Long-time STEP director retires

ABOVE: Sue Eisenmenger, Executive Director of STEP, Inc., is retiring after 44 years with the organization which provides support, training and employment for people with disabilities.

FAIRMONT– Sue Eisenmenger, Executive Director of STEP Inc., is retiring after a long and fulfilling career with the organization which provides support, training and employment for people with disabilities. Eisenmenger has been with STEP for 44 years.

Originally from Fairmont, Eisenmenger went to college at St. Olaf and worked in the metro area for a short amount of time before coming back to the area.

“My husband and I applied at three different places, Duluth, Faribault and Fairmont and we got positions here first so we came back,” Eisenmenger said.

She originally began working at REM the first year it opened in Fairmont. In the summer of 1979 she began working at what was known as the Martin County DAC in Sherburn.

When she got started working for the DAC, Eisenmenger pointed out that schools did not provide services to many children with disabilities at that point so parents got together to hire teachers and other people to put on activities for them during the day, which is how the DAC got started.

“It stood for different things. In the 60s it stood for Day Activity Center and then it changed to Developmental Achievement Center as the trends and philosophies about taking care of and working with people with disabilities changed,” Eisenmenger explained.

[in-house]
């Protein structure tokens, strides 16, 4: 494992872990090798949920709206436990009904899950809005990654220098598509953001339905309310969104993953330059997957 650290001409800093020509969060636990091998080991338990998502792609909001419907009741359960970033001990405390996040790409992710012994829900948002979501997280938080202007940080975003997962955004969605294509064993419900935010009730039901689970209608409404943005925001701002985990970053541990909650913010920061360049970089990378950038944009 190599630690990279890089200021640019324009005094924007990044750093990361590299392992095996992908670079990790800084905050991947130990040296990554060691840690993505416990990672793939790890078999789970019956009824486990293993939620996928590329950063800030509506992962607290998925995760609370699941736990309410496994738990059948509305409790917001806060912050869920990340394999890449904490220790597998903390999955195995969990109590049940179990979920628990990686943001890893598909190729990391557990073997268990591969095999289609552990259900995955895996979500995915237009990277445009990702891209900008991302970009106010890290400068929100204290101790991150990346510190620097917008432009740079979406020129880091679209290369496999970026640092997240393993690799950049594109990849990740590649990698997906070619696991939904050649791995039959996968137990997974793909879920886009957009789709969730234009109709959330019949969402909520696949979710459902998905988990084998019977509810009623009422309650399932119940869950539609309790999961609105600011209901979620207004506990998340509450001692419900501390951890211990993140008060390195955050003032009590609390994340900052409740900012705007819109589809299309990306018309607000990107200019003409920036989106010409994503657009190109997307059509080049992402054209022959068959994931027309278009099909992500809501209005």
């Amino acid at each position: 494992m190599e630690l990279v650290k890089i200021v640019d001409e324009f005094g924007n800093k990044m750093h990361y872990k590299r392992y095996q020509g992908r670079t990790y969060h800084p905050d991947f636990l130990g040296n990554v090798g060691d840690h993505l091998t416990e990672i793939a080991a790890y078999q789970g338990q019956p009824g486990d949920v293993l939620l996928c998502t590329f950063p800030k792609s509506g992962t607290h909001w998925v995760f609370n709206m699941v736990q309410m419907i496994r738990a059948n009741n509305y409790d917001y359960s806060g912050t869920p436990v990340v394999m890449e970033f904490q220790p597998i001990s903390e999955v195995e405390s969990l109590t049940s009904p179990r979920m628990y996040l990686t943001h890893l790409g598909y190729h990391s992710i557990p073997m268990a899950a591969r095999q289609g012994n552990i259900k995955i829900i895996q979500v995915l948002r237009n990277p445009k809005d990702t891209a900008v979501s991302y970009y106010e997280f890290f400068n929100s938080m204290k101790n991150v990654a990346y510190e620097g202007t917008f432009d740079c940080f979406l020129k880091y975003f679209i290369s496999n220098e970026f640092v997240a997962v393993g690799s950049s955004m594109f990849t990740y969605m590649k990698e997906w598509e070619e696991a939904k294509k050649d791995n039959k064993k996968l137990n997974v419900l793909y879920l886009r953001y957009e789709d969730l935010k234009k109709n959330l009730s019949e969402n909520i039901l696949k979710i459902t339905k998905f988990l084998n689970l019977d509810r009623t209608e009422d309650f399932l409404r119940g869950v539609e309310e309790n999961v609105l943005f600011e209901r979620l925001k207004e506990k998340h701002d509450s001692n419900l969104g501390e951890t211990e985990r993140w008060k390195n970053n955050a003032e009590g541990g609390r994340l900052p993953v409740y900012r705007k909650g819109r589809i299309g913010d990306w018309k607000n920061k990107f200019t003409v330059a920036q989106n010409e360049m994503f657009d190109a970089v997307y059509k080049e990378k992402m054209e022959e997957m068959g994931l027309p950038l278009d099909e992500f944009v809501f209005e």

In 1987, the organization changed to STEP Inc.

Eisenmenger is unsure what first sparked her interest in working with people with disabilities but noted that she grew up with a neighbor her age who had a disability and in college she did some volunteer work at the state hospital which she enjoyed.

She actually graduated from college with a degree in education but found that there weren’t many job openings so she began working at a placed called Portland Residence in the metro, which was a large residential service for people with disabilities, prior to moving to Fairmont and starting at REM.

Over her 40 years in the field, Eisenmenger has seen a number of changes. One of the biggest ones is the way the general public views people with disabilities– where they should be, what kind of assistance they need–which Eisenmenger said she believes has improved.

“It’s maybe not where it should be yet. One of the most satisfying things that’s happened in my career is being able to help get people moved out of the state hospitals and back into their home communities,” Eisenmenger said.

She said that the county human services worked together to get all of the people from Martin and Faribault counties who lived in state hospitals back into the community here. With this came the emergence of more residential programs and day services.

“That’s probably one of the best things I did,” she said.

STEP has grown tremendously since Eisenmenger got started with it.

“I frequently tell people I’ve been in the same position but not the same job,” she said.

When she started, they were located in Sherburn and served about 25 people with 10 staff and a few vehicles.

“Now we’re on the verge of working with about 130 people. We have a staff of about 60 and I don’t know how many vehicles, maybe 25. We have three locations,” Eisenmenger said.